Suman and her masks
SUMAN BISHNOI and her husband Surender Kumar live in Paonta Sahib in Himachal Pradesh. Suman said that even before this pandemic struck, she had decided to try and make some masks to cope with the increasingly bad pollution. But she also had a gut feeling that things were about to get worse, and in that eventuality, that there would a shortage of masks, especially in smaller towns and amongst more rural communities.
So, Suman bought some breathable cotton, and decided to experiment making a few masks for herself and her husband. After all, even if she was wrong about an upcoming pandemic, she thought, there is no harm making masks and testing them out. Even if they are made from simple cotton, and do not filter out everything, surely, they would be some help in stopping the spread of a virus? And some help is better than no help at all. Although fabric masks are not as effective as an N95 mask they do go some way in protecting other people if you yourself have covid. In other words – better than nothing especially if you double up.
To mask or not to mask?
Since the outbreak of the COVID-19 virus, there has been a lot of conflicting information and opinions on the masks. Perhaps some media channels were hoping to avoid a rush on masks, helping healthcare workers get access to Personal Protection Equipment they need, as they are on the front-line of fighting the virus. Now, the general consensus is that yes, masks do help stop the spread of the virus. Masks are effective at being a barrier against droplets, which is a main transmission route of coronavirus, and some studies have estimated a roughly five-fold protection versus no barrier alone.
Medical staff all over the world still urgently need professional and medical masks – there is a huge global shortage of face masks in hospitals and other healthcare institutions. All the more reason to get your sewing machine out and try sewing different types of masks for you and your household. The demand for masks is only going to grow, as the stigma of wearing a mask when you shop disappears. For young and old, masks are increasingly seen as an important part in protecting the most vulnerable and high risk in society by limiting the overall spread of the outbreak.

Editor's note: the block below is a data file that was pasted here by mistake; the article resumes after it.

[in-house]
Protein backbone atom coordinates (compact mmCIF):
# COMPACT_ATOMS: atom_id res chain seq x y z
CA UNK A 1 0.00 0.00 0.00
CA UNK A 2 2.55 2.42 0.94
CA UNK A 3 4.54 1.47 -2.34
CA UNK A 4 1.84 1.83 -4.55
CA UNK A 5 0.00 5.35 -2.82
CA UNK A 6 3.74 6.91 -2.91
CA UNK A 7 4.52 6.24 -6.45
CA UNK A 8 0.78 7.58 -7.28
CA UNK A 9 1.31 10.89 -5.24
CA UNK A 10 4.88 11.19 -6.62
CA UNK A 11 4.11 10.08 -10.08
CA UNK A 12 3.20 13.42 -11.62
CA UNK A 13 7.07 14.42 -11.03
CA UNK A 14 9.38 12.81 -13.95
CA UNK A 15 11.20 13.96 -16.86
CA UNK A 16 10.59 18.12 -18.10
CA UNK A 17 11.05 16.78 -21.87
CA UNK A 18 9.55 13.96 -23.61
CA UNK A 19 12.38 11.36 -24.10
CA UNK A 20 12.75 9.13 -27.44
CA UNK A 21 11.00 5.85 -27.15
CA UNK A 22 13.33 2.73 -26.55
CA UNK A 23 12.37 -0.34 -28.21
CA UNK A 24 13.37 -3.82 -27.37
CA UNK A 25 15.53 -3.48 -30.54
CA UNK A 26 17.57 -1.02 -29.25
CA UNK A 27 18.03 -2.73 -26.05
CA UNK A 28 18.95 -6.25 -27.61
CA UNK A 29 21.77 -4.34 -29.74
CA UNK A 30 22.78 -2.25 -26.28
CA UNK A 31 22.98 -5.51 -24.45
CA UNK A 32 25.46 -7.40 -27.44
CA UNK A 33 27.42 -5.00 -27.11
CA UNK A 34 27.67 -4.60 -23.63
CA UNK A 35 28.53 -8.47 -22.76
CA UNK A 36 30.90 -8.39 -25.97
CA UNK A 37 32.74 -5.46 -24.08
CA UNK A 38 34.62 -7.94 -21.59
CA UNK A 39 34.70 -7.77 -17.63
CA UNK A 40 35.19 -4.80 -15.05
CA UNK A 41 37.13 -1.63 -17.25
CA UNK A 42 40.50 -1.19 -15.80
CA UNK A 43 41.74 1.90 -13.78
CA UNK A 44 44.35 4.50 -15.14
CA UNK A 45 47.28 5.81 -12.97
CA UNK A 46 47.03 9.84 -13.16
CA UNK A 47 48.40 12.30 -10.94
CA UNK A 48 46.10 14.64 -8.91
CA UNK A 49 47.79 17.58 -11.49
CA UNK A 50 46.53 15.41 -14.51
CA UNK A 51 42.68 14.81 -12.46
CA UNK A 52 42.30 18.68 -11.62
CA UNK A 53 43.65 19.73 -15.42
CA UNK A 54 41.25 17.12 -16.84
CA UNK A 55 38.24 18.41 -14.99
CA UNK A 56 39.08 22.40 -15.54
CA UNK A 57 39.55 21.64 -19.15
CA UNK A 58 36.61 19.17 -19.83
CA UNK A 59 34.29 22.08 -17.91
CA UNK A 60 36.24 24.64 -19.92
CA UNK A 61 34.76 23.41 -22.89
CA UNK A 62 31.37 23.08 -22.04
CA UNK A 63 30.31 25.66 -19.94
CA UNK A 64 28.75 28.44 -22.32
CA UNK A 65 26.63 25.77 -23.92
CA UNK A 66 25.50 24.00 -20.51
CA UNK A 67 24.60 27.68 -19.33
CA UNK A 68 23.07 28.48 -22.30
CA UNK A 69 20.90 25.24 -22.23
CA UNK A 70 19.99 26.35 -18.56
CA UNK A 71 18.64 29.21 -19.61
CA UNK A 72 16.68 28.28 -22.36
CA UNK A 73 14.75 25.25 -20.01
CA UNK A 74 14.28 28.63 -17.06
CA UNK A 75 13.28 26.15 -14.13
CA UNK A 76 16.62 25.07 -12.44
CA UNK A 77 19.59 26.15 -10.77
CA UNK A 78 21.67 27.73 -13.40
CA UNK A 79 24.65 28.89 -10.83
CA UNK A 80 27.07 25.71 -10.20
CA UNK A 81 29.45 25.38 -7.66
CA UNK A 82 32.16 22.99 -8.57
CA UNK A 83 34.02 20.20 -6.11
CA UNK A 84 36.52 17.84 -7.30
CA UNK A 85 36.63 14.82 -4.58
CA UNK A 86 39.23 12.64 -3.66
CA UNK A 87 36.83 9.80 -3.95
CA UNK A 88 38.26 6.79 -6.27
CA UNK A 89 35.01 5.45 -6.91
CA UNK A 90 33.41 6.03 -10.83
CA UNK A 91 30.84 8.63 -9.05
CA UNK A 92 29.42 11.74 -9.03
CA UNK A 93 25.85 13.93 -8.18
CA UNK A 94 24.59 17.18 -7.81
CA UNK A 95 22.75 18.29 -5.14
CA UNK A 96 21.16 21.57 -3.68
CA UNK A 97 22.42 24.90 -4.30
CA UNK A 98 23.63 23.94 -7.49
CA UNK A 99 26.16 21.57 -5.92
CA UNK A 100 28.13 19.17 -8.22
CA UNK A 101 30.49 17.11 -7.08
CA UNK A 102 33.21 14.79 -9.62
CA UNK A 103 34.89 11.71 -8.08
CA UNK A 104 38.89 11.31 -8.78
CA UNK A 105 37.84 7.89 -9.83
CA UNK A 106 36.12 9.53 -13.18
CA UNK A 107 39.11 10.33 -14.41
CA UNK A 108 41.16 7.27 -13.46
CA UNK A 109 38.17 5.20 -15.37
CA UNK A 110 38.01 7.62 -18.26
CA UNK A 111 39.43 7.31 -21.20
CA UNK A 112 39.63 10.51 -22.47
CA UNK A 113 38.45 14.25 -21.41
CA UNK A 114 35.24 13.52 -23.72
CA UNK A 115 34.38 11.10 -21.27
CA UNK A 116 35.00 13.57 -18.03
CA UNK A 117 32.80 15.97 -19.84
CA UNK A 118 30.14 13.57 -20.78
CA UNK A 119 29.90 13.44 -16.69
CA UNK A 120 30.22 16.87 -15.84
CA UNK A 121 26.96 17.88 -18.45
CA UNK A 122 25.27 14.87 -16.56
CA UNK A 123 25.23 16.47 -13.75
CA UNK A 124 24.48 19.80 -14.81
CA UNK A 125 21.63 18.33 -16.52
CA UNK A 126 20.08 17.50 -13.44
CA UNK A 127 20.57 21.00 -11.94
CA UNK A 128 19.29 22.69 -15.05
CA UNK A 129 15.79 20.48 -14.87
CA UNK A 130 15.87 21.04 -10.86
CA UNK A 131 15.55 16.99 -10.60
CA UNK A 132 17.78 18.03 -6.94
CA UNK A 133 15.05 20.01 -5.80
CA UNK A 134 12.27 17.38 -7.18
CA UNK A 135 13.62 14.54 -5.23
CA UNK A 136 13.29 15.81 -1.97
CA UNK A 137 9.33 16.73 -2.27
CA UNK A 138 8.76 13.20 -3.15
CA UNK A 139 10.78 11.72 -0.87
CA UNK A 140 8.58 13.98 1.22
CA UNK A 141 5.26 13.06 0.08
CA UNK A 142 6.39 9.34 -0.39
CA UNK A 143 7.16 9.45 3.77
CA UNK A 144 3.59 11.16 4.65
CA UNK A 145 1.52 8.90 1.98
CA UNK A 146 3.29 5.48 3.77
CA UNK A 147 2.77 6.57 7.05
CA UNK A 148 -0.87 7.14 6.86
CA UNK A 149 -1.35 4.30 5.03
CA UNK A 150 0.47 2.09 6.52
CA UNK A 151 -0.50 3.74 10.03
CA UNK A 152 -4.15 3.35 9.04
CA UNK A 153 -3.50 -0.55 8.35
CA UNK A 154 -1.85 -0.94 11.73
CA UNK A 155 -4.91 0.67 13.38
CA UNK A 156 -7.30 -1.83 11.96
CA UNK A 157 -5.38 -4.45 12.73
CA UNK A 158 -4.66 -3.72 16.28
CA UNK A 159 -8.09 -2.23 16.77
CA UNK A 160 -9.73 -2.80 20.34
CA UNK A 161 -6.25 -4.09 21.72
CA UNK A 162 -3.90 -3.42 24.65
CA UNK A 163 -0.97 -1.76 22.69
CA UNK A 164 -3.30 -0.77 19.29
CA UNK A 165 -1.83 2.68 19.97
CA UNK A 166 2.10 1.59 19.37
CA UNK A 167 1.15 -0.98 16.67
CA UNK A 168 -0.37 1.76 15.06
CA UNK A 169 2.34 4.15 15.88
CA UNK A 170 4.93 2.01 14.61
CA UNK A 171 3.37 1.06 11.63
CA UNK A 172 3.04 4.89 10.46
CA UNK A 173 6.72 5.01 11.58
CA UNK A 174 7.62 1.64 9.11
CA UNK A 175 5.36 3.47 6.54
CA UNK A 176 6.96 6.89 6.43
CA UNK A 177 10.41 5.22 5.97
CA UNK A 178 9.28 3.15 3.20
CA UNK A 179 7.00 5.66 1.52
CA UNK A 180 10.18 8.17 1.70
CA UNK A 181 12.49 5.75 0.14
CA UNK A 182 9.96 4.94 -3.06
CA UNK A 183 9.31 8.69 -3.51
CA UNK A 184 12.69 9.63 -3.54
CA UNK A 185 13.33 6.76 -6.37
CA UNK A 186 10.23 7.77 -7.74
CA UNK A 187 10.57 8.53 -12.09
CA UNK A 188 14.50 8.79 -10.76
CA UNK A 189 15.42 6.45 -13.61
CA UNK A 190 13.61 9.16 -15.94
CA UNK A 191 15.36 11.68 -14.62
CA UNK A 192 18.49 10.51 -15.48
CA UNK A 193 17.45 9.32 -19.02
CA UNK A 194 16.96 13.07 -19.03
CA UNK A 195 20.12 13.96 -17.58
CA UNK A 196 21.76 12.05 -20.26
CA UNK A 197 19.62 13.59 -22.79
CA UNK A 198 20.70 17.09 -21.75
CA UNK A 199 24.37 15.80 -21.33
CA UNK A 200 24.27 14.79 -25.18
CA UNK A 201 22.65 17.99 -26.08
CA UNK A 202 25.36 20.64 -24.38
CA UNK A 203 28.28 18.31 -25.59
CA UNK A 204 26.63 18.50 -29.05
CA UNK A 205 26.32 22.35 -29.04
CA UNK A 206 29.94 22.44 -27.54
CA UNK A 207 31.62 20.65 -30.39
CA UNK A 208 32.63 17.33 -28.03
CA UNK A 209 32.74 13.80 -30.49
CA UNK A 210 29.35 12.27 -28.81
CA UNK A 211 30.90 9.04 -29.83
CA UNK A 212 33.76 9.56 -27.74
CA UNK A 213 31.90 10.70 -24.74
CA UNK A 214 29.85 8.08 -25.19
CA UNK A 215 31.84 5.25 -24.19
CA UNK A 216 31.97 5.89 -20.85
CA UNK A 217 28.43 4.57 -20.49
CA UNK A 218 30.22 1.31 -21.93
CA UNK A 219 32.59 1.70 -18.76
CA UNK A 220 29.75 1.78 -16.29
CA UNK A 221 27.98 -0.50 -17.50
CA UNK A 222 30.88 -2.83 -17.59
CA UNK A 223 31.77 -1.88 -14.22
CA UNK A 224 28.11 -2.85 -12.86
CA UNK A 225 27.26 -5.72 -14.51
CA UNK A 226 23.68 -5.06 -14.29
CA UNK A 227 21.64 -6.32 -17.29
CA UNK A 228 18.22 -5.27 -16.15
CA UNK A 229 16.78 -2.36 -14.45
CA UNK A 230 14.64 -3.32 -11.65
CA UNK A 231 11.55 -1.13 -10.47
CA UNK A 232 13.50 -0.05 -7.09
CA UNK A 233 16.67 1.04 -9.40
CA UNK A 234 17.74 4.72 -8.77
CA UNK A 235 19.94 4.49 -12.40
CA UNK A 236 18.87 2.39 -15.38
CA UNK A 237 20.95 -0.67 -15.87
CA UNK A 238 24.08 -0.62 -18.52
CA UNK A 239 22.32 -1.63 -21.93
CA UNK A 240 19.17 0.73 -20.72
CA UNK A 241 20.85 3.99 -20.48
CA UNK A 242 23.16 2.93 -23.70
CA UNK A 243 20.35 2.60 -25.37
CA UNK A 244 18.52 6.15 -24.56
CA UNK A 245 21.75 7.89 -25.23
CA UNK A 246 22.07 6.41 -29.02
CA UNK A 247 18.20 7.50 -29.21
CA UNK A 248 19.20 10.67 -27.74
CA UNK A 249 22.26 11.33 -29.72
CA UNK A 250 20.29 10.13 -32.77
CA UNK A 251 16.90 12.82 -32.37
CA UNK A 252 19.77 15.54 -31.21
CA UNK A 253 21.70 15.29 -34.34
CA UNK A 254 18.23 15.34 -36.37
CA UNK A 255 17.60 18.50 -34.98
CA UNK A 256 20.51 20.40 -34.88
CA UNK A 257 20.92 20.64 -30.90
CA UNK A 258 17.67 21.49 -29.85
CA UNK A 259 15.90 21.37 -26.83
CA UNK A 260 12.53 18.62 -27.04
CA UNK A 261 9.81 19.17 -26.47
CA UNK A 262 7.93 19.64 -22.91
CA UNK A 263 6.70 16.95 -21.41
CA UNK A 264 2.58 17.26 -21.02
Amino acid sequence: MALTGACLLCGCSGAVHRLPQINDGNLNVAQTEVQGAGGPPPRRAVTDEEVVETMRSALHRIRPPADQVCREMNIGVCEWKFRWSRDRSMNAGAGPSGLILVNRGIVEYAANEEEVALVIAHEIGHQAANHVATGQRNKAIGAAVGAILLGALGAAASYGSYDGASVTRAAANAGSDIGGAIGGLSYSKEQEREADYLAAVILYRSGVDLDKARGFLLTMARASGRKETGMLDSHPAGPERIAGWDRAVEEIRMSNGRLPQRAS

How to use a mask
The best fabric to choose is 100% cotton so that you aren’t breathing into the plastic microfibres shed by synthetic fabrics. 100% cotton masks can also be used several times- just make sure to wash them after every use. To be safest, an N95 filter should be used in addition to the mask. Doubling up the mask also helps.
Remember, a fabric mask is just some protection and they don’t protect you 100 percent. It is much better to get an N95 mask whenever possible, and a fitted N95 if you need to wear it for more than a few hours.
Masks are effective when used in combination with physical distancing- staying at least 2 metres away from people who are not in your household, even more if and when possible as the virus travels in ‘clouds’ and this is affected by many factors from temperature to humidity.
Suman says: “Do not forgot to wash your hands frequently with hot soapy water, and also use an alcohol-based hand sanitizer in between washes if you have it. Whatever you do, do not touch your face, especially your eyes and nose!”
It is important how you handle your mask. A good tip is to imagine that the virus is invisible glitter. Once you touch it you can transfer it to other surfaces. A mask should be removed and stored carefully until it can be washed.
Before putting on a mask, make sure that you clean your hands with alcohol-based hand rub or soap and water. Cover your mouth and nose with the mask and make sure there are no gaps between your face and the mask. Avoid touching the mask while using it; and if you do, remember to clean your hands again with alcohol-based hand rub or soap and water.
Replace the mask with a new one as soon as it is damp and do not re-use single-use masks. Do not litter!
The best is to carry a few with you if possible and keep the clean ones in a small plastic bag. Keep an empty bag for used masks if you change them when out.
To remove the mask do not touch the front of mask- just remove it from the ear loops; put it immediately in a closed bag or bucket of soapy water; wash your hands immediately with alcohol-based hand sanitizer or soap and water.
The best thing to do is put them in a bucket of soapy water as soon you get back indoors. We now know that soap kills the virus by breaking down the fat that keeps the virus whole. How water is also good- but remember the virus lives in our bodies and our normal body temperature is 37 Celsius. So the best thing to do is to boil the kettle and pour boiling water over the mask and let it soak for at least 5 minutes before washing, and then ironing with a steam iron. You can also wash your masks in the washing machine with your clothes at 60-90°c. but be sure to fill the machine up so it isn’t an unnecessary burden on the environment.
We hope this inspires you to get sewing, just like Suman Bishnoi. There are many good patterns to follow online and you can even make a washable mask that can hold an N95 filter, that are much cheaper.
Stay safe says Mrs. Bishnoi!